Youth groups as communities of practice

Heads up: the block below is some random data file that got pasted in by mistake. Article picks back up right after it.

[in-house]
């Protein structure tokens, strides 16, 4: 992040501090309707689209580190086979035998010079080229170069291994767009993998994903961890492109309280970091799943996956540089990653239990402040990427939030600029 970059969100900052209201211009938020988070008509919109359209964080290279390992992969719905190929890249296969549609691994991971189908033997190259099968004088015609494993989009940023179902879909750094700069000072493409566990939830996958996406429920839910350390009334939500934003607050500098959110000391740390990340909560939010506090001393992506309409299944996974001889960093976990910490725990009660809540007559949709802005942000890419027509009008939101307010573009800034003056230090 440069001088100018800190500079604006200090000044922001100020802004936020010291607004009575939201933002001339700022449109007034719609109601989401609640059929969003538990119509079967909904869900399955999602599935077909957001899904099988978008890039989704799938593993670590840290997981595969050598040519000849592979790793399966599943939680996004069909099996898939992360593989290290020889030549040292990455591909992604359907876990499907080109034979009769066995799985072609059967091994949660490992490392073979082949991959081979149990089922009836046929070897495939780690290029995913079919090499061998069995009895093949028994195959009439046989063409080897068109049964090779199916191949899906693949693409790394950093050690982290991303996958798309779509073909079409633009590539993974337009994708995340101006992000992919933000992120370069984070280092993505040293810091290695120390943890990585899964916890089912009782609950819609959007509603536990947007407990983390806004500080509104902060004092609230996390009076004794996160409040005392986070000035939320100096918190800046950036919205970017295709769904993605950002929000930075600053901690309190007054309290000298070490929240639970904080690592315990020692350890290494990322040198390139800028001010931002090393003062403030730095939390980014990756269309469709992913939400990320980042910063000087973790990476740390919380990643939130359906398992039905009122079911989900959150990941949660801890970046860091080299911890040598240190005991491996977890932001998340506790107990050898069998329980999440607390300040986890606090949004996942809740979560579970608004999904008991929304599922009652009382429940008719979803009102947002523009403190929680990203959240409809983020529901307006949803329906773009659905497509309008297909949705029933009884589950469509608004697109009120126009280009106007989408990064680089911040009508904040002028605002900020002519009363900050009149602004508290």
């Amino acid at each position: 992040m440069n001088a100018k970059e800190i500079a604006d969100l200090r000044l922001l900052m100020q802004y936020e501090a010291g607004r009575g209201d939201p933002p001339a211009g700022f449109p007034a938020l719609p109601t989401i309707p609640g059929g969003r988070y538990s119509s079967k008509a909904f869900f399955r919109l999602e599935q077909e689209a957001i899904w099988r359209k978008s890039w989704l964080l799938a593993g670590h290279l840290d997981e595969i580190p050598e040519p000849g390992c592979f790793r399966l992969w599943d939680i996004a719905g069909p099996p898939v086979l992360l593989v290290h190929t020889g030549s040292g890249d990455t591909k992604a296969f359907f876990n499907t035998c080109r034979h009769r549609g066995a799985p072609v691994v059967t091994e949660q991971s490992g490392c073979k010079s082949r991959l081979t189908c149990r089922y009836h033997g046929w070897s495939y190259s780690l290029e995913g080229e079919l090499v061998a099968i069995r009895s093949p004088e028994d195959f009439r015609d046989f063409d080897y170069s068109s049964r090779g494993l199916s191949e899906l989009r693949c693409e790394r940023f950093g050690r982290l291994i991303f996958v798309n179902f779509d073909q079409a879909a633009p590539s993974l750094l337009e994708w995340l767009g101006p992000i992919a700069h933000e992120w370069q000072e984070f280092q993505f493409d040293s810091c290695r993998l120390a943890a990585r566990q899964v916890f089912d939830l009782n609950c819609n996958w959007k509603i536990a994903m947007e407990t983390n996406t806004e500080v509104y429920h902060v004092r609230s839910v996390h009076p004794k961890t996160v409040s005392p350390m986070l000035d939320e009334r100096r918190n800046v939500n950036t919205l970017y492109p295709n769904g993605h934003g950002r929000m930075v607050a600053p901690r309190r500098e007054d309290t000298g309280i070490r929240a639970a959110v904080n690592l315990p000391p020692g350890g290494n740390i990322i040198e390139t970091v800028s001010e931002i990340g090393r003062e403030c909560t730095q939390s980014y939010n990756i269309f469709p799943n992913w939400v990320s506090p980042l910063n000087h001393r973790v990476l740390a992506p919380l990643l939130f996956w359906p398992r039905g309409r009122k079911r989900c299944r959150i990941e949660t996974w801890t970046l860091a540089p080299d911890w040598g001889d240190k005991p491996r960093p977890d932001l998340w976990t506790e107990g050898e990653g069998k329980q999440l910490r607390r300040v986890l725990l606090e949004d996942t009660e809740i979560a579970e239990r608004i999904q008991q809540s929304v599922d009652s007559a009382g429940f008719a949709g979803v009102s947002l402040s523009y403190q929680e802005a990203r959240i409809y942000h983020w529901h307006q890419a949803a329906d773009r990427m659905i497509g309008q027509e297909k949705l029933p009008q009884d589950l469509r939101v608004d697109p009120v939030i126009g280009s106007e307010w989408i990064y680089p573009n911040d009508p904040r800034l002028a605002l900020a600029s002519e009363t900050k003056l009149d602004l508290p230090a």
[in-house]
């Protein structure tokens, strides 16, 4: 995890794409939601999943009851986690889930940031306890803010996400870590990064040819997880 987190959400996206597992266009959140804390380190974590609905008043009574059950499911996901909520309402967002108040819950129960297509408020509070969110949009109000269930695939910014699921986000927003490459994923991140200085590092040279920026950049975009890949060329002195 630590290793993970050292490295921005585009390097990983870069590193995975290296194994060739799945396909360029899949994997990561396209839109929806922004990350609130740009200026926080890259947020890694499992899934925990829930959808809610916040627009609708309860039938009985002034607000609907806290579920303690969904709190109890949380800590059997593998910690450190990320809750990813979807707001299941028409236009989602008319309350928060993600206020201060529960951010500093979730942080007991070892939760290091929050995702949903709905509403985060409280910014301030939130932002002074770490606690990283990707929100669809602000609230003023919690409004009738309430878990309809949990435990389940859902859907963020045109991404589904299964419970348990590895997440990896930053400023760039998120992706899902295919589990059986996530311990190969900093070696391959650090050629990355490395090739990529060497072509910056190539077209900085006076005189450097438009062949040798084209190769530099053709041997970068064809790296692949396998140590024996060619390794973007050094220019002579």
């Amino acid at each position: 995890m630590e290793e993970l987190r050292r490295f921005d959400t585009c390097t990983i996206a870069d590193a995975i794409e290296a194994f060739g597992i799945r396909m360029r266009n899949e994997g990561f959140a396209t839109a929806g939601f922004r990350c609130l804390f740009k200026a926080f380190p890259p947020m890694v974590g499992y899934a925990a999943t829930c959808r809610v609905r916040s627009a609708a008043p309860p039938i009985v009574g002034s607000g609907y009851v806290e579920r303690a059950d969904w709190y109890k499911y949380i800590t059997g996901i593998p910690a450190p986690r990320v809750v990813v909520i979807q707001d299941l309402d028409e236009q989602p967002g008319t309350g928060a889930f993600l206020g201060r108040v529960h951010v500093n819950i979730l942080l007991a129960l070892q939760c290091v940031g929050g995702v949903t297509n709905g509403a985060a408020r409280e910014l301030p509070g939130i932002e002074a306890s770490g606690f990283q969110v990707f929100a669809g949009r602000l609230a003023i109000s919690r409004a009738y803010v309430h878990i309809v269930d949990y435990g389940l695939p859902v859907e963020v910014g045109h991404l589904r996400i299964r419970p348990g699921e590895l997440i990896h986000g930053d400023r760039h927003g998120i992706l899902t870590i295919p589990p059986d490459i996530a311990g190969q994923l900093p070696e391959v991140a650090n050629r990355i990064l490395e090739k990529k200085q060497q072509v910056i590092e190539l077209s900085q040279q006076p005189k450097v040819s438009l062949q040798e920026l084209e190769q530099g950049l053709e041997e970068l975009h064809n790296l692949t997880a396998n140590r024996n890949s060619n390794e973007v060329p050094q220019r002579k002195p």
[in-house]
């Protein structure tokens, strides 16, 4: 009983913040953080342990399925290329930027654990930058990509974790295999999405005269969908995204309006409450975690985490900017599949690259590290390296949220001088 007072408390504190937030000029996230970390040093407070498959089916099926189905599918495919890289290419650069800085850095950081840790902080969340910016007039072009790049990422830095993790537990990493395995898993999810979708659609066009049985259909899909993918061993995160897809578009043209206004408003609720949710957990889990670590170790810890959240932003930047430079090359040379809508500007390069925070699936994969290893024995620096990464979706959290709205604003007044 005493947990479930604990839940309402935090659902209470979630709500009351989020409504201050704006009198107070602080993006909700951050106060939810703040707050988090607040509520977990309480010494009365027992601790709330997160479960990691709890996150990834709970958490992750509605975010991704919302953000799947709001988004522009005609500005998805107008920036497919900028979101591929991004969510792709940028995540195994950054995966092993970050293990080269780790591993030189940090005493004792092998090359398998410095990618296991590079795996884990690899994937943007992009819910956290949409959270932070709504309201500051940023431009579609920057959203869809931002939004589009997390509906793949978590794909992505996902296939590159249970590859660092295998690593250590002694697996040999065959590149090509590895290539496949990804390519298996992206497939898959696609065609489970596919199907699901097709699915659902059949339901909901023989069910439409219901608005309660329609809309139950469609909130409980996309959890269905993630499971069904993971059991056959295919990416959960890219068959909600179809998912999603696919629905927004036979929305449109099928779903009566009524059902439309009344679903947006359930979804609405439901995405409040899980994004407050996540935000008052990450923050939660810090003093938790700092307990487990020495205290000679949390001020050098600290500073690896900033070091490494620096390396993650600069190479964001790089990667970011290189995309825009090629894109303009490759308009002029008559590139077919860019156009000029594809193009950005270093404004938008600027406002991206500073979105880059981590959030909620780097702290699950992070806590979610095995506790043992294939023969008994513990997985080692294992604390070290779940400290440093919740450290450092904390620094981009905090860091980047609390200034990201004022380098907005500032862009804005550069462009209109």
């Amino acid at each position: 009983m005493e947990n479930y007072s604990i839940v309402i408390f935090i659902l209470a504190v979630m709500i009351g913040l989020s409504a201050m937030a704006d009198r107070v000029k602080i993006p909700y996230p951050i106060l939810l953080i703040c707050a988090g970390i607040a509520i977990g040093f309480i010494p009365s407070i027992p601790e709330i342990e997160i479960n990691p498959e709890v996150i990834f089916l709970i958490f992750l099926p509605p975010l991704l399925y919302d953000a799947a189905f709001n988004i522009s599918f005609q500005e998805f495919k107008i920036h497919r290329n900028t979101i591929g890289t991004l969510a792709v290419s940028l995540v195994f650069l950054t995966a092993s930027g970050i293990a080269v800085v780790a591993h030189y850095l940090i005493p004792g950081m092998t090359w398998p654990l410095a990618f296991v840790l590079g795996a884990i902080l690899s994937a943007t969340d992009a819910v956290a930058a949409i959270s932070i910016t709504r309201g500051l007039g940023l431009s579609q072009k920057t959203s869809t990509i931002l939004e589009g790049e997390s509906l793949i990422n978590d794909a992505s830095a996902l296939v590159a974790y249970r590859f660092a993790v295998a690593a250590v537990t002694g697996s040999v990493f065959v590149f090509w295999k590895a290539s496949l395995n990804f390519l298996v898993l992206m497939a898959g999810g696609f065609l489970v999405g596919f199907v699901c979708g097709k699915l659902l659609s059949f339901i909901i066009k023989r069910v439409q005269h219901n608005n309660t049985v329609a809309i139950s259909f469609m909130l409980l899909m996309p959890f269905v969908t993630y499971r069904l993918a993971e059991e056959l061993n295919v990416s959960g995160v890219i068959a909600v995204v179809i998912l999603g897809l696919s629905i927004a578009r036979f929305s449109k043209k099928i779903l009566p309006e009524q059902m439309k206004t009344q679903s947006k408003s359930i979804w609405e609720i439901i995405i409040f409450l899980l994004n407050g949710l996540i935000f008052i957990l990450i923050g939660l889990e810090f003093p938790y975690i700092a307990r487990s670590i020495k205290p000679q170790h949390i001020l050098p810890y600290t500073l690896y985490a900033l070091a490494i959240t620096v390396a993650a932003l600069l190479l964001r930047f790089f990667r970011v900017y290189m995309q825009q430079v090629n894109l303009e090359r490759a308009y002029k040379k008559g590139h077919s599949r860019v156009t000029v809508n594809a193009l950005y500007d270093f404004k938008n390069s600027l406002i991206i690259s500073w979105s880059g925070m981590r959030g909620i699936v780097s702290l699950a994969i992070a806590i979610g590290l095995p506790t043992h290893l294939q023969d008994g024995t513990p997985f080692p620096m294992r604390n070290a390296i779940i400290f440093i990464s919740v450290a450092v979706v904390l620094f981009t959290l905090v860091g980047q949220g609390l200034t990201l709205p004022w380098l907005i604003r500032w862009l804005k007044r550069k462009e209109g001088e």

Formal education is generally accepted to be the place where immigrant youth acquire civic education, in a model where the dominant host society imparts this training to somewhat passive subjects. It is, however, important to acknowledge other social arenas in which the transmission of knowledge about civic participation occurs and also to acknowledge the active role that youth can play in teaching each other civic skills. According to Lave and Wenger (1991), cultural transmission is a process of «situated learning» in which learning occurs in particular contexts and through the actions and coproduction of knowledge and transmission of skills among participants in what they call a «community of practice». Etienne Wenger states «communities of practice are formed by people who engage in a process of collective learning in a shared domain of human endeavor» including «a band of artists seeking new forms of expression, a group of engineers working on similar problems, a clique of pupils defining their identity in the school, a network of surgeons exploring novel techniques, a gathering of firsttime managers helping each other cope» (Wenger 2006). Although formal schooling works towards political socialization and citizenship education, peer group socialization outside of school contexts may provide an even more effective way of inculcating civic skills through participation and what Paradise and Rogoff call «learning by observing and pitching in» (Paradise & Rogoff 2009).